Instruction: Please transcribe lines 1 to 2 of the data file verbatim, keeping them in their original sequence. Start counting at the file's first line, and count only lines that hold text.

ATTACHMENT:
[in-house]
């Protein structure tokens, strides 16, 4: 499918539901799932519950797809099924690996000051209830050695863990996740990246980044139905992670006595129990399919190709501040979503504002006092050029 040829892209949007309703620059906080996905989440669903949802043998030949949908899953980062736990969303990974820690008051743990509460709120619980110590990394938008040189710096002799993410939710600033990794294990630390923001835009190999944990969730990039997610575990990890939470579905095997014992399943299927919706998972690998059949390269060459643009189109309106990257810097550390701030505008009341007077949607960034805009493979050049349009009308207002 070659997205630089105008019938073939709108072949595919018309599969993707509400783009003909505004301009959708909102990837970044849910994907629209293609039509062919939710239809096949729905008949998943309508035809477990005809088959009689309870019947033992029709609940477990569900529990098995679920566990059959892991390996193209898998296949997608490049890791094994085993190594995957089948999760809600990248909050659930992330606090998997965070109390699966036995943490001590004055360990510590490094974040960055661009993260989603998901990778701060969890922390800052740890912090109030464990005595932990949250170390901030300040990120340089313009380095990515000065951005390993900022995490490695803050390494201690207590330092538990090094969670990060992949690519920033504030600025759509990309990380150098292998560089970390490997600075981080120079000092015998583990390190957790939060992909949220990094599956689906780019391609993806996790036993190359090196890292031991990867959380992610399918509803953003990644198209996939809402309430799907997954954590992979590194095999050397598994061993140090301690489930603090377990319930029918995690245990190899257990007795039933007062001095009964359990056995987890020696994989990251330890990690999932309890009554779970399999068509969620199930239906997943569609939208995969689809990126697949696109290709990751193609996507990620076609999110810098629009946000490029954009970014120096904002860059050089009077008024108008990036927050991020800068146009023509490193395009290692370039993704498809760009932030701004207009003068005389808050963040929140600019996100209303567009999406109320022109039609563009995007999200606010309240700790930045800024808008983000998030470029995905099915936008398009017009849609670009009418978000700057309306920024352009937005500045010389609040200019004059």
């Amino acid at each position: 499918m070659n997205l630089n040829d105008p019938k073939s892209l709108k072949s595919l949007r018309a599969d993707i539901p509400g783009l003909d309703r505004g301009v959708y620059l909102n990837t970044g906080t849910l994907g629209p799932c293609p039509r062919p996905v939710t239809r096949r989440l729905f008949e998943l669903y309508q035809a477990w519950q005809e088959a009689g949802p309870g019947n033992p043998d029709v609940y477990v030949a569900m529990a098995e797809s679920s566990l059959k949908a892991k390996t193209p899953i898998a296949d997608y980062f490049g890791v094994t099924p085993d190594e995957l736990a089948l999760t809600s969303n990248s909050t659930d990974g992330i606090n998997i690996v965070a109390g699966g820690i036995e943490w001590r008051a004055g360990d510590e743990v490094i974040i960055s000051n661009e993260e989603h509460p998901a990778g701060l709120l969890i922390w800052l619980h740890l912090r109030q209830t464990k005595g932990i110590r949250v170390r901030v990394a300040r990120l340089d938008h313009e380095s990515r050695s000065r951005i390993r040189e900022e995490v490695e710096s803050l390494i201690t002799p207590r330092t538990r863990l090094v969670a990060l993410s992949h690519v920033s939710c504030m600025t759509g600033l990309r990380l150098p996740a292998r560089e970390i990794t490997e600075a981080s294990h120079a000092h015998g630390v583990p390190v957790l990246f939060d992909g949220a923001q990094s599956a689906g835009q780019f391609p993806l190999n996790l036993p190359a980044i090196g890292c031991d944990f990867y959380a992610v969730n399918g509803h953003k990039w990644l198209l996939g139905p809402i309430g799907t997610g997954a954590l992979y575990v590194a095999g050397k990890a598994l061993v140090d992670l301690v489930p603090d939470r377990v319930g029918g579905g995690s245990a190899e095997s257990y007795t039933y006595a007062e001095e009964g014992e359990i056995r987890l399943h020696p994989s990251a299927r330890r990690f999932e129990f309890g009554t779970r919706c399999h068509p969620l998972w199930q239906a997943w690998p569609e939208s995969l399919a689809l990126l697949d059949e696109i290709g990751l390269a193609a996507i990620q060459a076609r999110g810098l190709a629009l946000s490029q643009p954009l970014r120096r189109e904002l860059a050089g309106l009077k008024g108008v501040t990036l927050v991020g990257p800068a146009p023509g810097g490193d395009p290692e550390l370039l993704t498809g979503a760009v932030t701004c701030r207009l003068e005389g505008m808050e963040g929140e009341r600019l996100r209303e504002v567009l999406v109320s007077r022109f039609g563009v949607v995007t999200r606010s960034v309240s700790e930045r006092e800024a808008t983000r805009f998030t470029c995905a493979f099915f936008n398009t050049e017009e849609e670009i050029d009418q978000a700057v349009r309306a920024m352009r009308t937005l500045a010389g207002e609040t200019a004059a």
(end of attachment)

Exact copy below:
[in-house]
């Protein structure tokens, strides 16, 4: 499918539901799932519950797809099924690996000051209830050695863990996740990246980044139905992670006595129990399919190709501040979503504002006092050029 040829892209949007309703620059906080996905989440669903949802043998030949949908899953980062736990969303990974820690008051743990509460709120619980110590990394938008040189710096002799993410939710600033990794294990630390923001835009190999944990969730990039997610575990990890939470579905095997014992399943299927919706998972690998059949390269060459643009189109309106990257810097550390701030505008009341007077949607960034805009493979050049349009009308207002 070659997205630089105008019938073939709108072949595919018309599969993707509400783009003909505004301009959708909102990837970044849910994907629209293609039509062919939710239809096949729905008949998943309508035809477990005809088959009689309870019947033992029709609940477990569900529990098995679920566990059959892991390996193209898998296949997608490049890791094994085993190594995957089948999760809600990248909050659930992330606090998997965070109390699966036995943490001590004055360990510590490094974040960055661009993260989603998901990778701060969890922390800052740890912090109030464990005595932990949250170390901030300040990120340089313009380095990515000065951005390993900022995490490695803050390494201690207590330092538990090094969670990060992949690519920033504030600025759509990309990380150098292998560089970390490997600075981080120079000092015998583990390190957790939060992909949220990094599956689906780019391609993806996790036993190359090196890292031991990867959380992610399918509803953003990644198209996939809402309430799907997954954590992979590194095999050397598994061993140090301690489930603090377990319930029918995690245990190899257990007795039933007062001095009964359990056995987890020696994989990251330890990690999932309890009554779970399999068509969620199930239906997943569609939208995969689809990126697949696109290709990751193609996507990620076609999110810098629009946000490029954009970014120096904002860059050089009077008024108008990036927050991020800068146009023509490193395009290692370039993704498809760009932030701004207009003068005389808050963040929140600019996100209303567009999406109320022109039609563009995007999200606010309240700790930045800024808008983000998030470029995905099915936008398009017009849609670009009418978000700057309306920024352009937005500045010389609040200019004059």